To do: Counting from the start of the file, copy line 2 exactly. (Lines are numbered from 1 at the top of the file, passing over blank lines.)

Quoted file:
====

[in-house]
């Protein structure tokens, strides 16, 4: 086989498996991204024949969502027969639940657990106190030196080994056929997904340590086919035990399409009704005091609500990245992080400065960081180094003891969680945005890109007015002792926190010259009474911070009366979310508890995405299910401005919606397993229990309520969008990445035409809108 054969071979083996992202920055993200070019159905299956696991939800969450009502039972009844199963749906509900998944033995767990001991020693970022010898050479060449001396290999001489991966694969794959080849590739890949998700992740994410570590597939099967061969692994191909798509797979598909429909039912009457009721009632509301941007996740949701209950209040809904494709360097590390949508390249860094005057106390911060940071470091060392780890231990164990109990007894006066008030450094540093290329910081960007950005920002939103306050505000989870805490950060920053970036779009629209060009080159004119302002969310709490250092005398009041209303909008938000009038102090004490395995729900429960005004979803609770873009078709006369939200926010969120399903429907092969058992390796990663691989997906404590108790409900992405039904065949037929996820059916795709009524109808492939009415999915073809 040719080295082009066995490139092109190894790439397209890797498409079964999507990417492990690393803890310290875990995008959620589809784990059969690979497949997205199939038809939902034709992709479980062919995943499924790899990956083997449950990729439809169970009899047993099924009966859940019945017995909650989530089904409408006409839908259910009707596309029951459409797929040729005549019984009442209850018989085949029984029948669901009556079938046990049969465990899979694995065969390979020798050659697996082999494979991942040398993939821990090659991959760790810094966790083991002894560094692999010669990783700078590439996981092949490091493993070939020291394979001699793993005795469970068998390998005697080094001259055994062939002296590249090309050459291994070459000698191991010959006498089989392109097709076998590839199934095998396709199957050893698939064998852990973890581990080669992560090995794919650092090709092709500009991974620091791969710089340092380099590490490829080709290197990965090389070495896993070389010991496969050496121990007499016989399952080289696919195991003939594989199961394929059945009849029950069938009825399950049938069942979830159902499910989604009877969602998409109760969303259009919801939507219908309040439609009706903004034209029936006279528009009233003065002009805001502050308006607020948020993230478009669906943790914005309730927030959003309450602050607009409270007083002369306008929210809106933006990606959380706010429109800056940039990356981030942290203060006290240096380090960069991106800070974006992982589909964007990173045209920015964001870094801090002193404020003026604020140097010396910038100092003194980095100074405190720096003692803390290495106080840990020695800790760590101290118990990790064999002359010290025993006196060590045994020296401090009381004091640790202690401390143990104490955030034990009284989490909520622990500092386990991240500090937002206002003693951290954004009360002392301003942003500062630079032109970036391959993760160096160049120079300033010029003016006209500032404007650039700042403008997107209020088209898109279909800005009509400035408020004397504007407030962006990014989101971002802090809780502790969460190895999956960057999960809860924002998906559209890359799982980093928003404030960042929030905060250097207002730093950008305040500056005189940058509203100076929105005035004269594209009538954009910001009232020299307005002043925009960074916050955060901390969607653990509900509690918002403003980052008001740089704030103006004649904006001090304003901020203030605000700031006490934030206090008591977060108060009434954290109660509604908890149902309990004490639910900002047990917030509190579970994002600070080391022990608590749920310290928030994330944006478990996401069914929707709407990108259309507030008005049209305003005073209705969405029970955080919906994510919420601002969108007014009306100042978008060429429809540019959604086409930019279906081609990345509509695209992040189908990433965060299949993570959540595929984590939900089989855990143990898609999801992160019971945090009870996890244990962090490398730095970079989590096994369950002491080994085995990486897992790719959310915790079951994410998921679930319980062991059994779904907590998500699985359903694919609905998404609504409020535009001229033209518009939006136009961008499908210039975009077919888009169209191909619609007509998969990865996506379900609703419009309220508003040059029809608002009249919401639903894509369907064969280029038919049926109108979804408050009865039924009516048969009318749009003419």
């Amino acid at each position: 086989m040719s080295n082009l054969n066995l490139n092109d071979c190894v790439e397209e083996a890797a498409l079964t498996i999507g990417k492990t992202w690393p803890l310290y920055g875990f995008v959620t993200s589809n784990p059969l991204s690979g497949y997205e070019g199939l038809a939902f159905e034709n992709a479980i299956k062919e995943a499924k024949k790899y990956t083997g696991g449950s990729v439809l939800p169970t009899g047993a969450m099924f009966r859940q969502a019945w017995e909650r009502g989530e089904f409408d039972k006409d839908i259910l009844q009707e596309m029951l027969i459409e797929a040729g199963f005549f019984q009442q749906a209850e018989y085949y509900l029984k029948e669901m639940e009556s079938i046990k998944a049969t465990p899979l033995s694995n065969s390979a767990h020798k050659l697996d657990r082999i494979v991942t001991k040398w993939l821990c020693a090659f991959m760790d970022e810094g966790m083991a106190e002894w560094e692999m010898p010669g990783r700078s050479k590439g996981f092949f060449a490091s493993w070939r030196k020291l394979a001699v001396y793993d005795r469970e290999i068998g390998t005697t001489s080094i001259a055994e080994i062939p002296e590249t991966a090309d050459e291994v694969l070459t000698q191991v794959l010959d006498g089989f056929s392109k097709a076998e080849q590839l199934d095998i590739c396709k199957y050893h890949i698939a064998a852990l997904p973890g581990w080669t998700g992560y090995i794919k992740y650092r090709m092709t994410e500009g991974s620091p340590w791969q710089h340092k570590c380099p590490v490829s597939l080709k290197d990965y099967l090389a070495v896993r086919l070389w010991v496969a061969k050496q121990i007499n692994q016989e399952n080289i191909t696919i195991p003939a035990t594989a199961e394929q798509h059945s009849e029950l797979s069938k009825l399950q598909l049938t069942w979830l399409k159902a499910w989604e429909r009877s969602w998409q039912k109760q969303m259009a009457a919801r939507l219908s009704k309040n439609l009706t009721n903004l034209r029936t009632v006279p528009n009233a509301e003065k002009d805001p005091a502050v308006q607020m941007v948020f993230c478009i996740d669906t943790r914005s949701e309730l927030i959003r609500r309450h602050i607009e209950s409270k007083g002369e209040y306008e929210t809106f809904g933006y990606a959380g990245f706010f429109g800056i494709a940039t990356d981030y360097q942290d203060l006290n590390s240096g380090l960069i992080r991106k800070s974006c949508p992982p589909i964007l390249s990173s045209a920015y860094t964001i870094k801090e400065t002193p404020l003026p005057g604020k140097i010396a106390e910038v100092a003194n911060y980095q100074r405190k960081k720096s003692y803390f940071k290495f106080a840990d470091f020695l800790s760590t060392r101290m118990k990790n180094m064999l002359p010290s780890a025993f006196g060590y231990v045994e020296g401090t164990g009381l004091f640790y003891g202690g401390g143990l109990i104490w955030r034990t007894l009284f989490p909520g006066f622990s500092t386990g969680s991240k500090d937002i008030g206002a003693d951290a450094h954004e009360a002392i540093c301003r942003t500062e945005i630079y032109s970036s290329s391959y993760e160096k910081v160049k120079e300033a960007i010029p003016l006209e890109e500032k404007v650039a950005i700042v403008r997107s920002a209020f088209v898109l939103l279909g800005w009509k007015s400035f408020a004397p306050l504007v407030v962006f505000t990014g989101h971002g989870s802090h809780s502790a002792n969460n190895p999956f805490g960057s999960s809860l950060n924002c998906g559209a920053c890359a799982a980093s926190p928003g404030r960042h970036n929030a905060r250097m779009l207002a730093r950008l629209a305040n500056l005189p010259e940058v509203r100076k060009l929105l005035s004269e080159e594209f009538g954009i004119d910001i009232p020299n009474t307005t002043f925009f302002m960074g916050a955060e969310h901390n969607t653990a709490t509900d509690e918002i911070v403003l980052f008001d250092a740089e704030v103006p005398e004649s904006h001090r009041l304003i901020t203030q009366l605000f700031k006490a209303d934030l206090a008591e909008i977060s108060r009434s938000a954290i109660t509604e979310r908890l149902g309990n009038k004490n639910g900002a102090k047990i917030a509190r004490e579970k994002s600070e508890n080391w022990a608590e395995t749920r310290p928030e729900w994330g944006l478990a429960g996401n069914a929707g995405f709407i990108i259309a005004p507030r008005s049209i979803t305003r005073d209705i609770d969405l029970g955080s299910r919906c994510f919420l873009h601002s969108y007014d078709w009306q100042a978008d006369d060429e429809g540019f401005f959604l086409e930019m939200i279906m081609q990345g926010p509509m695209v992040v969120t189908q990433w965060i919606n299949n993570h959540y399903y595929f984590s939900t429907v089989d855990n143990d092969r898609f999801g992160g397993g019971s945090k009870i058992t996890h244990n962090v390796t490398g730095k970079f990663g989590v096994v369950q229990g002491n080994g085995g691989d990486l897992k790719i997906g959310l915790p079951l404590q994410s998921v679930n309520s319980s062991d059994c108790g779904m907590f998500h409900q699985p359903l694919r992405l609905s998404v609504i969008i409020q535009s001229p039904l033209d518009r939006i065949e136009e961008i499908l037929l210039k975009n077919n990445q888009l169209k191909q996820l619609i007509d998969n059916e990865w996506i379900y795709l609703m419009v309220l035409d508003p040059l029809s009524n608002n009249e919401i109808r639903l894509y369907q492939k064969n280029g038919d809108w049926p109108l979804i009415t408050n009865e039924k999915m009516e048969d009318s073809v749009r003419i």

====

């Protein structure tokens, strides 16, 4: 086989498996991204024949969502027969639940657990106190030196080994056929997904340590086919035990399409009704005091609500990245992080400065960081180094003891969680945005890109007015002792926190010259009474911070009366979310508890995405299910401005919606397993229990309520969008990445035409809108 054969071979083996992202920055993200070019159905299956696991939800969450009502039972009844199963749906509900998944033995767990001991020693970022010898050479060449001396290999001489991966694969794959080849590739890949998700992740994410570590597939099967061969692994191909798509797979598909429909039912009457009721009632509301941007996740949701209950209040809904494709360097590390949508390249860094005057106390911060940071470091060392780890231990164990109990007894006066008030450094540093290329910081960007950005920002939103306050505000989870805490950060920053970036779009629209060009080159004119302002969310709490250092005398009041209303909008938000009038102090004490395995729900429960005004979803609770873009078709006369939200926010969120399903429907092969058992390796990663691989997906404590108790409900992405039904065949037929996820059916795709009524109808492939009415999915073809 040719080295082009066995490139092109190894790439397209890797498409079964999507990417492990690393803890310290875990995008959620589809784990059969690979497949997205199939038809939902034709992709479980062919995943499924790899990956083997449950990729439809169970009899047993099924009966859940019945017995909650989530089904409408006409839908259910009707596309029951459409797929040729005549019984009442209850018989085949029984029948669901009556079938046990049969465990899979694995065969390979020798050659697996082999494979991942040398993939821990090659991959760790810094966790083991002894560094692999010669990783700078590439996981092949490091493993070939020291394979001699793993005795469970068998390998005697080094001259055994062939002296590249090309050459291994070459000698191991010959006498089989392109097709076998590839199934095998396709199957050893698939064998852990973890581990080669992560090995794919650092090709092709500009991974620091791969710089340092380099590490490829080709290197990965090389070495896993070389010991496969050496121990007499016989399952080289696919195991003939594989199961394929059945009849029950069938009825399950049938069942979830159902499910989604009877969602998409109760969303259009919801939507219908309040439609009706903004034209029936006279528009009233003065002009805001502050308006607020948020993230478009669906943790914005309730927030959003309450602050607009409270007083002369306008929210809106933006990606959380706010429109800056940039990356981030942290203060006290240096380090960069991106800070974006992982589909964007990173045209920015964001870094801090002193404020003026604020140097010396910038100092003194980095100074405190720096003692803390290495106080840990020695800790760590101290118990990790064999002359010290025993006196060590045994020296401090009381004091640790202690401390143990104490955030034990009284989490909520622990500092386990991240500090937002206002003693951290954004009360002392301003942003500062630079032109970036391959993760160096160049120079300033010029003016006209500032404007650039700042403008997107209020088209898109279909800005009509400035408020004397504007407030962006990014989101971002802090809780502790969460190895999956960057999960809860924002998906559209890359799982980093928003404030960042929030905060250097207002730093950008305040500056005189940058509203100076929105005035004269594209009538954009910001009232020299307005002043925009960074916050955060901390969607653990509900509690918002403003980052008001740089704030103006004649904006001090304003901020203030605000700031006490934030206090008591977060108060009434954290109660509604908890149902309990004490639910900002047990917030509190579970994002600070080391022990608590749920310290928030994330944006478990996401069914929707709407990108259309507030008005049209305003005073209705969405029970955080919906994510919420601002969108007014009306100042978008060429429809540019959604086409930019279906081609990345509509695209992040189908990433965060299949993570959540595929984590939900089989855990143990898609999801992160019971945090009870996890244990962090490398730095970079989590096994369950002491080994085995990486897992790719959310915790079951994410998921679930319980062991059994779904907590998500699985359903694919609905998404609504409020535009001229033209518009939006136009961008499908210039975009077919888009169209191909619609007509998969990865996506379900609703419009309220508003040059029809608002009249919401639903894509369907064969280029038919049926109108979804408050009865039924009516048969009318749009003419």